Critical Spatial Practice

A walk in your words (25.01.2019)
  • Cecilie Sachs Olsen / zURBS ( | Shoreditch / London

  • Cecilie-Sachs-Olsen_MG_6869 Cecilie Sachs Olsen Cecilie Sachs Olsen Cecilie Sachs Olsen
  • “Hello? Hello? It’s me, the Future. Can you hear me? Of course you can, you can hear me all around you all the time. You just need to listen.”

    A group of 120 people enter the city streets wearing headphones. They are guided by the Future – a synthetic female voice that encourages the group to look at the buildings, people and urban spaces they pass from the perspective of possible versions of her, the Future. Walking through different parts of the city from crowded pedestrian streets to deserted parking lots, from busy shopping malls to quiet back alleys, the group listens to the voices of the present: residents, politicians, developers, planners and architects who reflect on and tell the stories of London in 2019. 

    Choosing between three channels that simultaneously play out different stories and perspectives, the group performs a series of experiments on themselves and the places they walk through. How do we relate to each other in urban space? How does money and property affect our relationship to the places we inhabit and to each other? How does the Future experience life in London in 2019? And how do we experience the Future’s view of our present?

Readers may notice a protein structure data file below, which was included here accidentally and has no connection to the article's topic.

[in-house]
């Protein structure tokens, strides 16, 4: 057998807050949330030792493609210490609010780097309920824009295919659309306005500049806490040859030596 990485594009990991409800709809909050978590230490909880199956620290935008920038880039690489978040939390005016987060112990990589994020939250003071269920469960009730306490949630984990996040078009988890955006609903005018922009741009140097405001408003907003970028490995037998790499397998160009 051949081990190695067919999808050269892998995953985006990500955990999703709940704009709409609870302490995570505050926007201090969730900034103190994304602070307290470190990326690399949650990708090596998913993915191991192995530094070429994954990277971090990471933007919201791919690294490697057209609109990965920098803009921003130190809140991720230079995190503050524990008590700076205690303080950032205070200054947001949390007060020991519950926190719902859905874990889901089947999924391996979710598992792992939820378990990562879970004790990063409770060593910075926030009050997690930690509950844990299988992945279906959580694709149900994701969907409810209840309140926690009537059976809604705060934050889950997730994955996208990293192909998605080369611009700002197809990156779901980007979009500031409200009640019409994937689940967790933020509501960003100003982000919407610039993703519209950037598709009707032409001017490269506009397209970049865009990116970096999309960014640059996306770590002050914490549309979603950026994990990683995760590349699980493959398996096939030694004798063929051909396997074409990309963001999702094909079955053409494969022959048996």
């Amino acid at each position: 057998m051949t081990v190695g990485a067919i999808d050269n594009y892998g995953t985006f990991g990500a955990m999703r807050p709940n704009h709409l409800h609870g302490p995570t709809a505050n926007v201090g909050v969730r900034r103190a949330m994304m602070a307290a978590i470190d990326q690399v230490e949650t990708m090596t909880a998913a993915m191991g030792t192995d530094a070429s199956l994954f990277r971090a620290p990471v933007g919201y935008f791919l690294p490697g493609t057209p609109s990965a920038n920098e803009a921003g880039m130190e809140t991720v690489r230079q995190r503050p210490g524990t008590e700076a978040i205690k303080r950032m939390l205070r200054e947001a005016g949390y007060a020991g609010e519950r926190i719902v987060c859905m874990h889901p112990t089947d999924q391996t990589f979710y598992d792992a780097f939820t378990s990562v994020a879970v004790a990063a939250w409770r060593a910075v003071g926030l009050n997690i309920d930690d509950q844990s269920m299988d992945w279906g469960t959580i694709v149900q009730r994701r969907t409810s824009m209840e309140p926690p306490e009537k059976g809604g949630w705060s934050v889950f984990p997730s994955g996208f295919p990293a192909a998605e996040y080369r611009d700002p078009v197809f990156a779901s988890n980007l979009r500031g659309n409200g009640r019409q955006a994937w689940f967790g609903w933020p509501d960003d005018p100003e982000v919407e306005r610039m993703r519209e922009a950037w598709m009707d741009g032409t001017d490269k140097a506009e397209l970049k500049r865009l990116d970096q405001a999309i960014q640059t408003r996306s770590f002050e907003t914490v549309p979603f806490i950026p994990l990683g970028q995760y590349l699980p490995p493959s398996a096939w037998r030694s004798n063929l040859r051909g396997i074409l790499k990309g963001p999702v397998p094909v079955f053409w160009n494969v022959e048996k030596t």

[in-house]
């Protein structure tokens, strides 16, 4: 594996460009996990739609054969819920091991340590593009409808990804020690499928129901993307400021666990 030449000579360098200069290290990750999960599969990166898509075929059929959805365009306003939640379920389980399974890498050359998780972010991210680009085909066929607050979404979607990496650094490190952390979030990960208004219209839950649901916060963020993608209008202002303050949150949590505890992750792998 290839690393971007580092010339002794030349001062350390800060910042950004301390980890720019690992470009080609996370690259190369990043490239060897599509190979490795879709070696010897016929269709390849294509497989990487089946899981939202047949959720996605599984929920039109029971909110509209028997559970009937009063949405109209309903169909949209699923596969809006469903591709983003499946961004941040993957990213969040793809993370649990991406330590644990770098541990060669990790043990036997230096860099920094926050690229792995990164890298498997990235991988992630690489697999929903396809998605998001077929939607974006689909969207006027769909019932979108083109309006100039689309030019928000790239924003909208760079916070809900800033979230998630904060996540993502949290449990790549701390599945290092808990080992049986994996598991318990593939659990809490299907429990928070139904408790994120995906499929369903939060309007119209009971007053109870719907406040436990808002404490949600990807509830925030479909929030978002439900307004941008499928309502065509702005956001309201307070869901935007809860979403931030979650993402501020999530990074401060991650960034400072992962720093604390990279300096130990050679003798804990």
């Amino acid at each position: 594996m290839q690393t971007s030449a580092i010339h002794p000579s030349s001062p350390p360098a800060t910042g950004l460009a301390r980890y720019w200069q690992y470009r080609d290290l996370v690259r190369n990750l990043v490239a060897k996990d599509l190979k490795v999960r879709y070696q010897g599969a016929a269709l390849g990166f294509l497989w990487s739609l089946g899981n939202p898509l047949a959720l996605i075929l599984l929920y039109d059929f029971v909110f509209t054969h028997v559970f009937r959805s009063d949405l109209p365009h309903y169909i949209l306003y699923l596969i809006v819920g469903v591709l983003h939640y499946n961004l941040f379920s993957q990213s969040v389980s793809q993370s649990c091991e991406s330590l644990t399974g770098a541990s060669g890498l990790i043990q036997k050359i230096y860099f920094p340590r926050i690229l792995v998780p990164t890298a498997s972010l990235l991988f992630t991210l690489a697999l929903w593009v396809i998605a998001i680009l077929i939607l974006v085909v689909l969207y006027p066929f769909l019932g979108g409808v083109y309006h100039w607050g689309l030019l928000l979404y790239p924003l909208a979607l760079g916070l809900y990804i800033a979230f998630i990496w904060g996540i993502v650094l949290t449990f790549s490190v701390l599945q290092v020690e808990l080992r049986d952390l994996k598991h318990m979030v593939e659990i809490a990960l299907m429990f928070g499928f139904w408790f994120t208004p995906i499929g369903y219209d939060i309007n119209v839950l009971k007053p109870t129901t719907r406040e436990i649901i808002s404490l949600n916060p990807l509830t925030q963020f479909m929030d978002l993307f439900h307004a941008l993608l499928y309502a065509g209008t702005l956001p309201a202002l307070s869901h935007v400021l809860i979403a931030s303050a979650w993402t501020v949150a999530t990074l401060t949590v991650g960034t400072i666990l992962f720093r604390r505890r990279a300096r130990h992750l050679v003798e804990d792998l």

The stories in the three channels intersect, talk to, and challenge each other through a playful dialogue that explores how the urban environment can be seen as something performative, constantly produced and invented according to the engagement of different people and their various practices and perspectives. 

    The group watch each other, make individual decisions and yet remain always part of a group. While they observe the city from a distance, the group intervene by playing games like standing completely still in a busy street; spying on people by following them closely; having a gentrifiers’ anonymous meeting in the middle of Spitalfields. The journey through the city feels more and more like a collective performance.


    Cecilie Sachs Olsen is a British Academy Postdoctoral Research Fellow at the centre for the GeoHumanities at Royal Holloway, University of London. She is here working on the research project: ‘Arts for Urban Change: negotiating the possibilities and practices of participatory art in urban development’. Cecilie’s PhD was one of the first performance practice-based geography PhDs,